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already commenced; Ab anno,' he says, 'ætatis duodecimo vix unquam ante mediam noctem à lucubrationibus cubitum discederem ;' and Aubrey adds,' that when Milton went to school, he studied very hard, and sate up very late, commonly till twelve or one o'clock, and his father ordered the maid to sitt up for him.' In a letter to his preceptor, dated not long after this time, he says Hæc scripsi Londini, inter urbana diverticula, non libris, ut soleo circumseptus.'

Thus early and deep were laid the foundation of his future fame. His studies were in a great measure poetical. Humphrey Lownes, the printer, who lived in the same street, supplied him with Spenser and Sylvester's translation of Du Bartas his admiration of the former is known to all; the attention which he paid to the more obscure, and now almost forgotten poet, was pointed out more fully than before, by my late ingenious friend Mr. Charles Dunster, in a little work which

cided royalist, for he has several poems addressed to the royal family, and to the bishops. He has an epistle, as Milton has, to his Father, p. 14. There is a line resembling one in Milton's verses to Christina. (Christina arcto Lucida

stella poli!)

'Pene sub arctoi sidere regna poli!' In Milton's third Elegy, ver. 9, are these lines, which puzzled the commentators till Sir D. Dalrymple explained them to T. Warton.

Tunc memini clarique ducis, fratrisque verendi
Intempestivis ossa cremata rogis.'

In his Tillii Epitaphium, p. 91, Gill mentions who these brothers in arms were.

Quem nec Mansfeltus, quem nec Brunonius heros
Arma nec annorum quem domuere decem ;'

i. e. Mansfelt and the Duke of Brunswick. Gill speaks of himself in the Preface; Hactenus vitam egi nescio qua siderum inclementià, hominum et fortunæ injuriis perpetuo colluctantem,'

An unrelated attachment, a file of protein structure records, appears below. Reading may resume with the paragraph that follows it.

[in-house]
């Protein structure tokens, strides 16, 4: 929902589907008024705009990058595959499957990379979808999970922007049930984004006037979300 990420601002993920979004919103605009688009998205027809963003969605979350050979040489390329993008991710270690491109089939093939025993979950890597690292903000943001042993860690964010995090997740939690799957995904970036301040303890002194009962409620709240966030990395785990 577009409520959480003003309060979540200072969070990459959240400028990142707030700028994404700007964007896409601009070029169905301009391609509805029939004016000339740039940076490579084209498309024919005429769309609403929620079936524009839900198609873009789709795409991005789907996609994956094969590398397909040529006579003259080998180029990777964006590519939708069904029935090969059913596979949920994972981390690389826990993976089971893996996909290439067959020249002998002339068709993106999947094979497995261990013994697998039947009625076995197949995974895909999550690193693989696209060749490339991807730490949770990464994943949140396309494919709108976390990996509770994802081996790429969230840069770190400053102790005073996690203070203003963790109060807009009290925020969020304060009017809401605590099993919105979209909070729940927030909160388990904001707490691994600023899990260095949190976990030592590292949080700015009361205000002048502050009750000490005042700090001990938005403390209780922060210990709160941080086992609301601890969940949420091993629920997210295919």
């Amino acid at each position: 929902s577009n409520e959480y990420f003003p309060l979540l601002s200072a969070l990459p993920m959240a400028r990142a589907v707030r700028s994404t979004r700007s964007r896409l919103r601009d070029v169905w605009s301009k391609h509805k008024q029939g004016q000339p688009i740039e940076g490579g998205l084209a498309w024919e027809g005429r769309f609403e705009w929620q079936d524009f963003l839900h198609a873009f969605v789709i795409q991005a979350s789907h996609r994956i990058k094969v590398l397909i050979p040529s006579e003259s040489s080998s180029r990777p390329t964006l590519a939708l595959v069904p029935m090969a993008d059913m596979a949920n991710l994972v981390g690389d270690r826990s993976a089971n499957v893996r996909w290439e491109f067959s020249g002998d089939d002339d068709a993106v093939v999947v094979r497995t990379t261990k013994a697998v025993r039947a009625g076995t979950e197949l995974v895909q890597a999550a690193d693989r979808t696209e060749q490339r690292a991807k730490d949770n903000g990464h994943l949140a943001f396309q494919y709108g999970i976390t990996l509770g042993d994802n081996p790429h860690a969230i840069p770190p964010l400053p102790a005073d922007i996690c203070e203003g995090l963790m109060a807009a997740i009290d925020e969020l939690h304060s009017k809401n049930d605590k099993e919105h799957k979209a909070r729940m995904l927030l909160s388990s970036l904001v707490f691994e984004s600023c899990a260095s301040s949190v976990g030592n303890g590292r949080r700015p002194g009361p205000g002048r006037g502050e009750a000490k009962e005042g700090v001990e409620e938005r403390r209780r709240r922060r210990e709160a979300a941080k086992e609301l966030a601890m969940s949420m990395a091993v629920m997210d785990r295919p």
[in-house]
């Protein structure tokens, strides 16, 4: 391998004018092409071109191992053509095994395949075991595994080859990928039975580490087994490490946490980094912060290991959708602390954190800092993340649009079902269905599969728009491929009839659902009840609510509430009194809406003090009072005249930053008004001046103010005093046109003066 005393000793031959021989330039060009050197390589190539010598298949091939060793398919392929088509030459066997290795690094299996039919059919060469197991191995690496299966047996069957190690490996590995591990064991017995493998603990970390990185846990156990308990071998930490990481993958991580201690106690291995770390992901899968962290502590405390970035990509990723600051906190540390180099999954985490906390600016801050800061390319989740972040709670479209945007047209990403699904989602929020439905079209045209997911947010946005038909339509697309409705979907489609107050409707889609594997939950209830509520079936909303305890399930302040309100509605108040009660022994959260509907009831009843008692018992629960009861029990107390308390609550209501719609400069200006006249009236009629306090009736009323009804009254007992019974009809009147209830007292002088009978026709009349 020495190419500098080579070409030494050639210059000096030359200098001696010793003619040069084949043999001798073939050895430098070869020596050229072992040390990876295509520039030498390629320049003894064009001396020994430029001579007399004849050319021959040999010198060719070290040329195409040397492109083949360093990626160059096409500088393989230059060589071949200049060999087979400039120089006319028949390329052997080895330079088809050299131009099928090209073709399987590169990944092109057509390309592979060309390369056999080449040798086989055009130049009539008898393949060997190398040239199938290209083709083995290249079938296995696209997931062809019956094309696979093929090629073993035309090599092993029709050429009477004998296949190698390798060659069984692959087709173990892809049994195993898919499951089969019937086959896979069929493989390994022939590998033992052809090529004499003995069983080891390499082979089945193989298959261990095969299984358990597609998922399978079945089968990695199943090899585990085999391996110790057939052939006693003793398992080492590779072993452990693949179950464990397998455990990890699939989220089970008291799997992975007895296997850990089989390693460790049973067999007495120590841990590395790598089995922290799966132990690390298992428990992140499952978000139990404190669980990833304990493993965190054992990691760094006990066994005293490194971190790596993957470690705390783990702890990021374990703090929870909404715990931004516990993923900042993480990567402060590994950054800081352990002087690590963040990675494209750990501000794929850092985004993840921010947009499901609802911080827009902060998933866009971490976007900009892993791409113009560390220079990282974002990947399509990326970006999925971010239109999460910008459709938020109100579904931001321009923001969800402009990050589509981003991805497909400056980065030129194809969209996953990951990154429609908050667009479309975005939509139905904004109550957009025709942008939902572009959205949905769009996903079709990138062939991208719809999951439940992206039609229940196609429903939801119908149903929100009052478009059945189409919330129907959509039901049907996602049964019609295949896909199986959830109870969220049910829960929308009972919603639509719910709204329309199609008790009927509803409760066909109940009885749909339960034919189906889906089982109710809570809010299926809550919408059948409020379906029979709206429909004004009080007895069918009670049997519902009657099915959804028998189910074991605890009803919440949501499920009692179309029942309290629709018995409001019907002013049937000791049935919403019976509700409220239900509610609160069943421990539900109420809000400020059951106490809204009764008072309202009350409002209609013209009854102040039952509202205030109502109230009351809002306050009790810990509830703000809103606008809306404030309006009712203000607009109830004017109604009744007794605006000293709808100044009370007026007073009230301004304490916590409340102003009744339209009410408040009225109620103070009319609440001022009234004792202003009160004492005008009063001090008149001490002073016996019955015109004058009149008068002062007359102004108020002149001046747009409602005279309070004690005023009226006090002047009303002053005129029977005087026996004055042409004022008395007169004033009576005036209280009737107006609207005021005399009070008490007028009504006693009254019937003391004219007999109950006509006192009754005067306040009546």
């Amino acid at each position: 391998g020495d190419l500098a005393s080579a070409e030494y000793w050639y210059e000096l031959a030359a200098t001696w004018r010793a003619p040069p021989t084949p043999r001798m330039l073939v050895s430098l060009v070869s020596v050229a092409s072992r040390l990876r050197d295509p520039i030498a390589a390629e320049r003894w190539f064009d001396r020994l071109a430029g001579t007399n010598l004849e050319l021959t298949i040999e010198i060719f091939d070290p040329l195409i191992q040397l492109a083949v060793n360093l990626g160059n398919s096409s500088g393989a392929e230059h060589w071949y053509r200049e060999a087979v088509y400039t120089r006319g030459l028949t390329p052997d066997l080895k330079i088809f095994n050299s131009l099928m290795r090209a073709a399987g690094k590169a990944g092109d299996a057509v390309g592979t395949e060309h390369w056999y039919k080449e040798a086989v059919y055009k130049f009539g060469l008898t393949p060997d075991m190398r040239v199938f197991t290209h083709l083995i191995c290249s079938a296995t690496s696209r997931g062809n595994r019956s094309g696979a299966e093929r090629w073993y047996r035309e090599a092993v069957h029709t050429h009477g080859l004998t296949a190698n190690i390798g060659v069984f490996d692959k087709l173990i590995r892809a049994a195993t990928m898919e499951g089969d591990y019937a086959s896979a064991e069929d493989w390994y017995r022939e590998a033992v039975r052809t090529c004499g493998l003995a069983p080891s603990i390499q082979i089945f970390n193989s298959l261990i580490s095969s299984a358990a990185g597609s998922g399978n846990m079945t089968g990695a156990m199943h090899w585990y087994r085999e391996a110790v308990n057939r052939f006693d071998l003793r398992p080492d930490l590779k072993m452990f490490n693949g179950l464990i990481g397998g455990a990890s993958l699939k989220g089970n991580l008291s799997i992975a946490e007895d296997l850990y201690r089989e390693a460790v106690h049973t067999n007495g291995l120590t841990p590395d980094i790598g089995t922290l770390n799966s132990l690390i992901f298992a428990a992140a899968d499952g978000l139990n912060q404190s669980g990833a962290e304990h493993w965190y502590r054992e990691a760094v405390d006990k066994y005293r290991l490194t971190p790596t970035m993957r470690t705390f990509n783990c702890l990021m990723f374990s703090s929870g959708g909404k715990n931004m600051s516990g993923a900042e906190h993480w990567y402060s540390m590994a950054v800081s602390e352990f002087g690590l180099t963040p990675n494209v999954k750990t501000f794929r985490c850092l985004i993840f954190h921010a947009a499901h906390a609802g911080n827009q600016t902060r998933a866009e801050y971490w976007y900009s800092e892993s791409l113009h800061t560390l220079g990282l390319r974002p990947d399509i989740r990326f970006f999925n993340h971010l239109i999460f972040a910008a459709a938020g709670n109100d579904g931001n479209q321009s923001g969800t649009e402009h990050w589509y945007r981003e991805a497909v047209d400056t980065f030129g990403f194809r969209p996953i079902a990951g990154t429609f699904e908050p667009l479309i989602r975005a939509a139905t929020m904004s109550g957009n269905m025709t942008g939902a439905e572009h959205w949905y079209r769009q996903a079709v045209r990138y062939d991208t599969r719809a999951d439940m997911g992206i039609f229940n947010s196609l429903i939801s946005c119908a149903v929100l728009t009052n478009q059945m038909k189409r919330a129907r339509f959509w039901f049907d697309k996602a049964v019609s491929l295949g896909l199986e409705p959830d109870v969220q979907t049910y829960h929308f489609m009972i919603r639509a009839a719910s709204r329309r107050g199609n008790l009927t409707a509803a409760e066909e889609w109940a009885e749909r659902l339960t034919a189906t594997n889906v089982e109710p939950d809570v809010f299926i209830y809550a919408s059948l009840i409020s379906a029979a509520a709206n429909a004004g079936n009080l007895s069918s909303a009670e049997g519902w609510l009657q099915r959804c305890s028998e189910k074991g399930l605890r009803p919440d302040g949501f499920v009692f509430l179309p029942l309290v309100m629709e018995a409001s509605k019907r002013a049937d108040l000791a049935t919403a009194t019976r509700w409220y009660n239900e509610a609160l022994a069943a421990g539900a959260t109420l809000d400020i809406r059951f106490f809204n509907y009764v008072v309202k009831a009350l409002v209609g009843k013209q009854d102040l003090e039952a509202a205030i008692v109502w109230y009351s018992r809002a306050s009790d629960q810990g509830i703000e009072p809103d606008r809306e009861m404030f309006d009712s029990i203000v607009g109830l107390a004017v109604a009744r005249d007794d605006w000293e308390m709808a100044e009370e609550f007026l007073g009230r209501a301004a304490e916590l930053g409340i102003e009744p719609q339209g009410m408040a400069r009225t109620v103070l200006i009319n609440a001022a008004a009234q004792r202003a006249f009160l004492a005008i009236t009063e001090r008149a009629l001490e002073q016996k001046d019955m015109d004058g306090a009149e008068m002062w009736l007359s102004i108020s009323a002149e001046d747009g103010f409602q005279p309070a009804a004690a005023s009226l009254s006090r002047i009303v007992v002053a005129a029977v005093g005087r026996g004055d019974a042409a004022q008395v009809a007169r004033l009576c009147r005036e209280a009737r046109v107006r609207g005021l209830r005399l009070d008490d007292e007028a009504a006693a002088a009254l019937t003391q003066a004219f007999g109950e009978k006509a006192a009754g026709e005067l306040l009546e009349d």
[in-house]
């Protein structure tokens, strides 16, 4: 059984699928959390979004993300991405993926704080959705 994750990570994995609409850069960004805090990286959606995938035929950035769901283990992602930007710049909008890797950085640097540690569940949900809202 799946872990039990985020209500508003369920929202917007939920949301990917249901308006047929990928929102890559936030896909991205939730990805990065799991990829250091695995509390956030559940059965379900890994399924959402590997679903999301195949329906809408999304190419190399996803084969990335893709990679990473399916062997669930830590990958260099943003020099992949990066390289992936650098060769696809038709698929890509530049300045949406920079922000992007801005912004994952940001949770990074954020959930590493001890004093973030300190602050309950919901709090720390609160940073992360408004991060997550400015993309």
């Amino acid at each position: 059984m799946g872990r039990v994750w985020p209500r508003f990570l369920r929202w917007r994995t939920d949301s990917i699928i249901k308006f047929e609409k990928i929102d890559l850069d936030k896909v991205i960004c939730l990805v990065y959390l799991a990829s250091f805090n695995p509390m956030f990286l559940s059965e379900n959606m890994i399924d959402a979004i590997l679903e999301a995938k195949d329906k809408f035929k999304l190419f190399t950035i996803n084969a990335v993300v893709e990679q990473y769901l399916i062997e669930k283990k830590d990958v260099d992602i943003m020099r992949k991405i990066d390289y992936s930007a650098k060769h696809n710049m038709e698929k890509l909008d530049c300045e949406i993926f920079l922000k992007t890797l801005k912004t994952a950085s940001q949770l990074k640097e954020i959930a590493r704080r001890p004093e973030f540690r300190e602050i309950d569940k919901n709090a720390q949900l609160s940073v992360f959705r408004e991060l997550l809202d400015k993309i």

he called Milton's Early Reading,9 or the Prima Stamina of Paradise Lost.

Aubrey says, Milton was a poet when only ten years old. Those who are interested in watching the early dawning of genius as it opens on the youthful mind; and in comparing the different periods in which great talents have displayed both the promise, and the direction of their future power; will not be displeased at my recalling to their memory the passage in that elegant biography of Cowley, which Spratt addressed to their mutual friend Martin Clifford, and in which he mentions the age when Cowley first became inspired by the muse, and the book that excited his youthful imagination. There is a singular coincidence between these two great contemporaries, in the dates assigned by their respective biographers. 'Vix dum decennis,' says Spratt,' Poeta factus est.' We shall be less surprised to hear that Spenser was alike the object of their early admiration, legendo Spensero nostro, Scriptore sane illustri, et vel adultis difficili.' Happy had it been for Cowley's fame, had he not early wandered away from the instructor of his youth; and left for Epic, and Pindaric flights, that which even now delights, and must for ever please, his moral song, the voice of nature and of truth, the language of his heart.

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In 1623 Milton produced his translations of the 114th and 136th Psalms; and in his seven